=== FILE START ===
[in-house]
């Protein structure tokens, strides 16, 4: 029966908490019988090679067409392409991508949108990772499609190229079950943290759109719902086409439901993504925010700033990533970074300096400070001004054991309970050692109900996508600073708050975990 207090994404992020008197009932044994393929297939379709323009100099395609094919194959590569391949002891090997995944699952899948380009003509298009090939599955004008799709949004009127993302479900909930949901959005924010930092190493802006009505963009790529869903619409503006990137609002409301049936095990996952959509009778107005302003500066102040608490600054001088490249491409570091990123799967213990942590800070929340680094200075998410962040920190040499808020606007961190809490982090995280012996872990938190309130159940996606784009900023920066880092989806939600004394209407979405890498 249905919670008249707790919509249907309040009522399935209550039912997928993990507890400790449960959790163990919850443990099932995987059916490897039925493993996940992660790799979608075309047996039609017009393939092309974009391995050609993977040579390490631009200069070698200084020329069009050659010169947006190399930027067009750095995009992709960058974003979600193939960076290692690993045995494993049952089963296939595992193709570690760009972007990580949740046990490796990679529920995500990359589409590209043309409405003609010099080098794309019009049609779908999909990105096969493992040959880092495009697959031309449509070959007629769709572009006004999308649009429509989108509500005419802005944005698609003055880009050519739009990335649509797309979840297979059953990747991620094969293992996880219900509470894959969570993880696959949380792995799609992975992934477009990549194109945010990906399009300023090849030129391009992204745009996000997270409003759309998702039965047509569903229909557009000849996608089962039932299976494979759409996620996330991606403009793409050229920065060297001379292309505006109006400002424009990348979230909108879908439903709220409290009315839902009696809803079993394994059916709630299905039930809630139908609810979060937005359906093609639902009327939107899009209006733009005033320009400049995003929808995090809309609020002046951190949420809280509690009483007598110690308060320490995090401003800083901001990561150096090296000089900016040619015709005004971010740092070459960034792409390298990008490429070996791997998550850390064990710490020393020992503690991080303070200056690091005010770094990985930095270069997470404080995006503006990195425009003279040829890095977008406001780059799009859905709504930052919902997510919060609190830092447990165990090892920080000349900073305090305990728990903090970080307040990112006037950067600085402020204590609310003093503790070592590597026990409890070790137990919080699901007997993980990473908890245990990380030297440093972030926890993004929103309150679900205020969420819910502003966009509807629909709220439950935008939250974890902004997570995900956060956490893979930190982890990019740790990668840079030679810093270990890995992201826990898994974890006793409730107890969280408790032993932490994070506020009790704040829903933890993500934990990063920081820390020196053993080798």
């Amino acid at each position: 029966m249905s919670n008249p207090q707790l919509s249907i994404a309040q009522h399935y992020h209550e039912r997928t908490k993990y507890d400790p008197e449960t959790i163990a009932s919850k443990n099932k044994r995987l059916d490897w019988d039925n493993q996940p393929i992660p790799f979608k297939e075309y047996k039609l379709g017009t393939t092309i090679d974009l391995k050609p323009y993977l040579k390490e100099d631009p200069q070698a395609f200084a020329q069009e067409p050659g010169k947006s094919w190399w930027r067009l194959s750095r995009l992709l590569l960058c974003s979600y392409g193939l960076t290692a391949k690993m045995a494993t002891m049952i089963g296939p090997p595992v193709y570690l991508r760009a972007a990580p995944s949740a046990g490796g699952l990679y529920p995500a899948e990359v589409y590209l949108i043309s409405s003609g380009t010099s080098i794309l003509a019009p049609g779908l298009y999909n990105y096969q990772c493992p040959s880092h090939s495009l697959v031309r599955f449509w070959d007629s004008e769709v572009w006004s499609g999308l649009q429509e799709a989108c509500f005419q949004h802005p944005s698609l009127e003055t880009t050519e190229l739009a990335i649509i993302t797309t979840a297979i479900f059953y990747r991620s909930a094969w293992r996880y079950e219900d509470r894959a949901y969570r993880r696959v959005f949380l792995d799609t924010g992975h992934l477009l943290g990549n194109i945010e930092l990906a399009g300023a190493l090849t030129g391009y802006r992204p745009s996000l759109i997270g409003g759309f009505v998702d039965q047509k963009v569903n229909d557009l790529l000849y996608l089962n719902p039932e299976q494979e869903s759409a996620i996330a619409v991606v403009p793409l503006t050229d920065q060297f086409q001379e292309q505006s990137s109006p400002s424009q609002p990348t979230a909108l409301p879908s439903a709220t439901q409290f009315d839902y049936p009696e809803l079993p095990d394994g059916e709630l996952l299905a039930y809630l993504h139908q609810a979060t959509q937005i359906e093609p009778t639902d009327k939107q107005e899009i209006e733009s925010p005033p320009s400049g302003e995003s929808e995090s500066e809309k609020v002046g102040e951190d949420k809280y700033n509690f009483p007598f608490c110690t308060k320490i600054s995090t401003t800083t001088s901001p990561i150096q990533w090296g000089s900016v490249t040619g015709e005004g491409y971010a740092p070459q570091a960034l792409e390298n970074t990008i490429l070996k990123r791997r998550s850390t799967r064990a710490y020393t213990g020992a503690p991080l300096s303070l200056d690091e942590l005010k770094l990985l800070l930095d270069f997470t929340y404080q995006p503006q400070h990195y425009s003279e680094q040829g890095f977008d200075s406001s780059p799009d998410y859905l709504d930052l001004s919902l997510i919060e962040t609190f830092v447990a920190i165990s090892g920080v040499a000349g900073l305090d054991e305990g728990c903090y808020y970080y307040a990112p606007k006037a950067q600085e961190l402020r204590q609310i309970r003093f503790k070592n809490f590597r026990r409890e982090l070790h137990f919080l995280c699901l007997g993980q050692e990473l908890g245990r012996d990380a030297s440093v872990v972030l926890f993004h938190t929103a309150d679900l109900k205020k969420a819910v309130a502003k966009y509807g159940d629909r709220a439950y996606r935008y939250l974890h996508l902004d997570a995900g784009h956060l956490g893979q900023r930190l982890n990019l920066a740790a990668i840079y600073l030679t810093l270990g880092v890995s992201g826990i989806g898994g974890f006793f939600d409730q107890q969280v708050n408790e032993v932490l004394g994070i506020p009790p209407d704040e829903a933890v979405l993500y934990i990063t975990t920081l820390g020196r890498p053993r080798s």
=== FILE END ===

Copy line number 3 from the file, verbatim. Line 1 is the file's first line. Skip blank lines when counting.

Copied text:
């Amino acid at each position: 029966m249905s919670n008249p207090q707790l919509s249907i994404a309040q009522h399935y992020h209550e039912r997928t908490k993990y507890d400790p008197e449960t959790i163990a009932s919850k443990n099932k044994r995987l059916d490897w019988d039925n493993q996940p393929i992660p790799f979608k297939e075309y047996k039609l379709g017009t393939t092309i090679d974009l391995k050609p323009y993977l040579k390490e100099d631009p200069q070698a395609f200084a020329q069009e067409p050659g010169k947006s094919w190399w930027r067009l194959s750095r995009l992709l590569l960058c974003s979600y392409g193939l960076t290692a391949k690993m045995a494993t002891m049952i089963g296939p090997p595992v193709y570690l991508r760009a972007a990580p995944s949740a046990g490796g699952l990679y529920p995500a899948e990359v589409y590209l949108i043309s409405s003609g380009t010099s080098i794309l003509a019009p049609g779908l298009y999909n990105y096969q990772c493992p040959s880092h090939s495009l697959v031309r599955f449509w070959d007629s004008e769709v572009w006004s499609g999308l649009q429509e799709a989108c509500f005419q949004h802005p944005s698609l009127e003055t880009t050519e190229l739009a990335i649509i993302t797309t979840a297979i479900f059953y990747r991620s909930a094969w293992r996880y079950e219900d509470r894959a949901y969570r993880r696959v959005f949380l792995d799609t924010g992975h992934l477009l943290g990549n194109i945010e930092l990906a399009g300023a190493l090849t030129g391009y802006r992204p745009s996000l759109i997270g409003g759309f009505v998702d039965q047509k963009v569903n229909d557009l790529l000849y996608l089962n719902p039932e299976q494979e869903s759409a996620i996330a619409v991606v403009p793409l503006t050229d920065q060297f086409q001379e292309q505006s990137s109006p400002s424009q609002p990348t979230a909108l409301p879908s439903a709220t439901q409290f009315d839902y049936p009696e809803l079993p095990d394994g059916e709630l996952l299905a039930y809630l993504h139908q609810a979060t959509q937005i359906e093609p009778t639902d009327k939107q107005e899009i209006e733009s925010p005033p320009s400049g302003e995003s929808e995090s500066e809309k609020v002046g102040e951190d949420k809280y700033n509690f009483p007598f608490c110690t308060k320490i600054s995090t401003t800083t001088s901001p990561i150096q990533w090296g000089s900016v490249t040619g015709e005004g491409y971010a740092p070459q570091a960034l792409e390298n970074t990008i490429l070996k990123r791997r998550s850390t799967r064990a710490y020393t213990g020992a503690p991080l300096s303070l200056d690091e942590l005010k770094l990985l800070l930095d270069f997470t929340y404080q995006p503006q400070h990195y425009s003279e680094q040829g890095f977008d200075s406001s780059p799009d998410y859905l709504d930052l001004s919902l997510i919060e962040t609190f830092v447990a920190i165990s090892g920080v040499a000349g900073l305090d054991e305990g728990c903090y808020y970080y307040a990112p606007k006037a950067q600085e961190l402020r204590q609310i309970r003093f503790k070592n809490f590597r026990r409890e982090l070790h137990f919080l995280c699901l007997g993980q050692e990473l908890g245990r012996d990380a030297s440093v872990v972030l926890f993004h938190t929103a309150d679900l109900k205020k969420a819910v309130a502003k966009y509807g159940d629909r709220a439950y996606r935008y939250l974890h996508l902004d997570a995900g784009h956060l956490g893979q900023r930190l982890n990019l920066a740790a990668i840079y600073l030679t810093l270990g880092v890995s992201g826990i989806g898994g974890f006793f939600d409730q107890q969280v708050n408790e032993v932490l004394g994070i506020p009790p209407d704040e829903a933890v979405l993500y934990i990063t975990t920081l820390g020196r890498p053993r080798s």